x
x D r cos ; y D r sin 
zDz

P(x, y, z)
z
y
3

r
2

x = r cos
1

123
y = r sin
x
Figure 3.14: Cartesian and cylindrical variable relationships.
Figure 3-16 Interrelationships between Cartesian
coordinates (x, y, z) and cylindrical coordinates (r, , z).
y


r
y
r

x
x
Figure 3.15: Cartesian and cylindrical unit vector relationships.
Figure 3-17 Interrelationships between base vectors
(x, y ) and (r, ). 3-25
CHAPTER 3. VECTOR ANALYSIS

3.3.2 Cartesian to Spherical Transformations

 These are less familiar, but very useful in this course

p !
p
1 x2 C y2
RD x 2 C y 2 C z 2;  D tan
z
y 
1
 D tan (watch the quadrants)
x
x D R sin  cos ; y D R sin  sin 
z D R cos 

z

z

R
(/2 )
R r

z = R cos
y
x = r cos
r


y = r sin
r
x
Figure 3.16: Cartesian and spherical variable and unit vector rela-
Figure 3-18 Interrelationships between (x, y, z) and
tionships.
(R, , ).
3-26
3.3. COORDINATE TRANSFORMATIONS

3.3.3 Cylindrical to Spherical Transformations


 See Table 3.2
p
R D r 2 C z 2;  D tan 1.r=z/; D
r D R sin ;  D ; z D R sin 

3.3.4 Distance Between Two Points


 The distance between two points, P1 D .x1; y1; z1/ and P2 D
.x2; y2; z2/, arises frequently

 In Cartesian coordinates the answer is obvious

d D jR12j D .x2 x1/2 C .y2 y1/2 C .z2 z1/2


 

 For the case of cylindrical coordinates we apply the variable


transformations to arrive at
d D .r2 cos 2 r1 cos 1/2 C .r2 sin 2 r1 sin 1/2

1=2
C .z2 z1/2
2 1=2
 2 2

D r2 C r1 2r1r2 cos.2 1/ C .z2 z1/

 Finally, for the spherical coordinates

d D R22 C R12 2R1R2cos 2 cos 1



1=2
C sin 2 sin 1 cos.2 1/

3-27
CHAPTER 3. VECTOR ANALYSIS

3.4 Gradient of a Scalar Field


 In this section we deal with the rate of change of a scalar quan-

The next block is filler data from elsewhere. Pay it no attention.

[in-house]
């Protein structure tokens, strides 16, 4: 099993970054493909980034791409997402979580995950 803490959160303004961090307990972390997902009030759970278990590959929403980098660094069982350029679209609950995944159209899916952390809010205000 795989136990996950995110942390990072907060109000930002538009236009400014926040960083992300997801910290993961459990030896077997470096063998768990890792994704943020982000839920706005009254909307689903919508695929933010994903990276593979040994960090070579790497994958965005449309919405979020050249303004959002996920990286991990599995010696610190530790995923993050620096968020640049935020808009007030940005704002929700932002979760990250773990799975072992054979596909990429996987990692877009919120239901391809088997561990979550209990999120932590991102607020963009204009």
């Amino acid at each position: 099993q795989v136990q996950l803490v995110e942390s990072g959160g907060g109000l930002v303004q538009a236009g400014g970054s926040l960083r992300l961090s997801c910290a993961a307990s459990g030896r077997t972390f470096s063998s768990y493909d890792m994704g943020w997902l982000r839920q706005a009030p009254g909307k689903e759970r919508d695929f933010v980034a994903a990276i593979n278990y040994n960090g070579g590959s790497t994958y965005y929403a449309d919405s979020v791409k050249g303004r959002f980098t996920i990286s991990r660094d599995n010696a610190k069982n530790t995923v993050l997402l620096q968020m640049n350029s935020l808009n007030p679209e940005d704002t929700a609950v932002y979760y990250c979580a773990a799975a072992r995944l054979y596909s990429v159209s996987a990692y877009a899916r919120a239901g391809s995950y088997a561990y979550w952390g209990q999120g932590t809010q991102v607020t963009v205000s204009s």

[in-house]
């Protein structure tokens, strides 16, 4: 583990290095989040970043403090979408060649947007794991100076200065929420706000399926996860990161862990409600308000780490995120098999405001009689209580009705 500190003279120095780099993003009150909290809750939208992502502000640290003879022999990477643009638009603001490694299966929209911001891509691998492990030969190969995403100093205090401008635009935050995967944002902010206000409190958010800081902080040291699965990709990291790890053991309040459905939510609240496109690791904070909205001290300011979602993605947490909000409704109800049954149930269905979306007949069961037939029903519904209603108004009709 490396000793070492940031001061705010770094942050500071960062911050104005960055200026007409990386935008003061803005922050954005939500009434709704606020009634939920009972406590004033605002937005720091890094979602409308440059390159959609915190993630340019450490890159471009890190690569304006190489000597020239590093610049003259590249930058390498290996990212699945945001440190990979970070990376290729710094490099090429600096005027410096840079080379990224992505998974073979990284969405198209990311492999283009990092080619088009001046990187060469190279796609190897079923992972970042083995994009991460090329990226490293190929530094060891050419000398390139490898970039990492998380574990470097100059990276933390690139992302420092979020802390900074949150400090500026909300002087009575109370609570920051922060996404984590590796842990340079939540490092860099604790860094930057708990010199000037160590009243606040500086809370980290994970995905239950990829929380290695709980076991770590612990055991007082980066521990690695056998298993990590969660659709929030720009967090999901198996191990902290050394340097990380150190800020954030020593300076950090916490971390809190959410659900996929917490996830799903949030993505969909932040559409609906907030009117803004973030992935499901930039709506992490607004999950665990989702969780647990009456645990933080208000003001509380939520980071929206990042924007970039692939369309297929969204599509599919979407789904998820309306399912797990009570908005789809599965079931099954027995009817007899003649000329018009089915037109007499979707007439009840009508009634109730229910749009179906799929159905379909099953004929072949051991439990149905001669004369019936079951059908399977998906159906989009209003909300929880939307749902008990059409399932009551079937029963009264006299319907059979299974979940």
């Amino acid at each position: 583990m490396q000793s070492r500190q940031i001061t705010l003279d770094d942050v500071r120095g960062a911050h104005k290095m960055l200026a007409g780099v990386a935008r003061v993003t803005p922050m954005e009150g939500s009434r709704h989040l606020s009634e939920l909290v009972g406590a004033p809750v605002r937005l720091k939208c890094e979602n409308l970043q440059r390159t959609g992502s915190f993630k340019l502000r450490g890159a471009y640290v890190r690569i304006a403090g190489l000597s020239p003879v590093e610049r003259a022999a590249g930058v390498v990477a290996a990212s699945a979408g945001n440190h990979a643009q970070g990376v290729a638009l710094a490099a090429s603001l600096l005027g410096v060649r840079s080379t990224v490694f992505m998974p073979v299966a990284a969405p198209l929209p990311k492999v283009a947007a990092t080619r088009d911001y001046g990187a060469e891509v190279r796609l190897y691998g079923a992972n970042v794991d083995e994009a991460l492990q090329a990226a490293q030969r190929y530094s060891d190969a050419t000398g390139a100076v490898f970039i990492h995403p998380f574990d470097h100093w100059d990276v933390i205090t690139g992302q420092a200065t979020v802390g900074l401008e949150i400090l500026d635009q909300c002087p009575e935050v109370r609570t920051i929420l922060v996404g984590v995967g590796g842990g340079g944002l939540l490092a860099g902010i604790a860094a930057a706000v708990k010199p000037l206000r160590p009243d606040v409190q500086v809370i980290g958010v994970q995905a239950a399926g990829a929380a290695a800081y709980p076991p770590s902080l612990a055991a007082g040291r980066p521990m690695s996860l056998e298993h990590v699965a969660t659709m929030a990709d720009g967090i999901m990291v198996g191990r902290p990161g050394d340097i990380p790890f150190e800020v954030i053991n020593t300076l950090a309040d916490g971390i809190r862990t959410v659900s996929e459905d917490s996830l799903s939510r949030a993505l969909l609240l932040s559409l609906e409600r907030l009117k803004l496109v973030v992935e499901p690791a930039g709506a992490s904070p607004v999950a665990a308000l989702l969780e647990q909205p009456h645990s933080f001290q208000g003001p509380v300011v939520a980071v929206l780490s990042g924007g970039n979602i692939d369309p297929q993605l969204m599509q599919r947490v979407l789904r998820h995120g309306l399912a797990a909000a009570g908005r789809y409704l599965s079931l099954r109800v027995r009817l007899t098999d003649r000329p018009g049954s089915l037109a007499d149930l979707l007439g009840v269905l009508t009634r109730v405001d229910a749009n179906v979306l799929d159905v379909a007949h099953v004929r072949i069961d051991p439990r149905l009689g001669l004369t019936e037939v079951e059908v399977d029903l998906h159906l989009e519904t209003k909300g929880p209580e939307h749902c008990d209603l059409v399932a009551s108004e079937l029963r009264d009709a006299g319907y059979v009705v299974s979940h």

tity with respect to position in all three coordinates .x; y; z/

 The result will be a vector quantity as the maximum rate of


change of the scalar quantity will have direction

Think of skiing down a mountain; if you want to descend


as quickly as possible you ski the path the follows the
negative of the maximum rate of change in elevation
The route corresponds to the negative of the gradient

 Suppose T represent the scalar variable of temperature in a


material as a function of .x; y; z/

 The gradient of temperature T is written as

@T @T @T
rT D grad T D xO C yO C zO
@x @y @z

 Note: A differential change in the distance vector d l dotted


with the gradient gives the scalar change in temperature, d T ,
i.e.

d T D rT  d l

D rT  xO dx C yO dy C zO dz
@T @T @T
D dx C dy C dz
@x @y @z

3-28
3.4. GRADIENT OF A SCALAR FIELD

 As an operator we can write the so-called del operator in Carte-


sian coordinates as
@ @ @
r D xO C yO C zO
@x @y @z

Directional Derivative
 In calculus you learn about the directional derivative

dT
D rT  aO l
dl
as the derivative of T along aO , which is the unit vector of the
differential distance d dl D aO l d l

 A nice extension is to find the difference T2 T1, which corre-


sponds to points P1 D .x1; y1; z1/ and P2 D .x2; y2; z2/

 We integrate both side of the directional derivative definition


to obtain Z P2
T2 T1 D rT  d l
P1

Example 3.6: Directional Derivative of T D x 2 C y 2z

 We seek the directional derivative of T along the direction xO 2C


yO 3 zO 2 evaluated at .1; 1; 2/

 Start by finding the gradient

rT D xO 2x C yO 2yz C zO y 2

3-29
CHAPTER 3. VECTOR ANALYSIS

 Note that
l D xO 2 C yO 3 zO 2;
so
xO 2 C yO 3 zO 2
aO l D p
17
 The directional derivative is

O O O

dT x 2 C y 3 z 2
D xO 2x C yO 2yz C zO y 2 

p
dl 17
2
4x C 6yz 2y
D p ;
17
 At the point .1; 1; 2/ we finally have

d T 10
D p D 0:588
d l .1; 1;2/ 17

The surface is dT/dl


dT/dl at z = 2

dT/dl

The point
(1, -1, 2)
dT/dl

Figure 3.17: The directional derivative, d T =d l, as a surface over


.x; y/ with z fixed at 2.

3-30
3.4. GRADIENT OF A SCALAR FIELD

3.4.1 Gradient Operator in Cylindrical and Spher-


ical Coordinates
 To move forward with the expressing gradient in the other two
coordinate systems, requires a bit of calculus

 For cylindrical coordinates it can be shown that


@ 1 @ @
r D rO C O C zO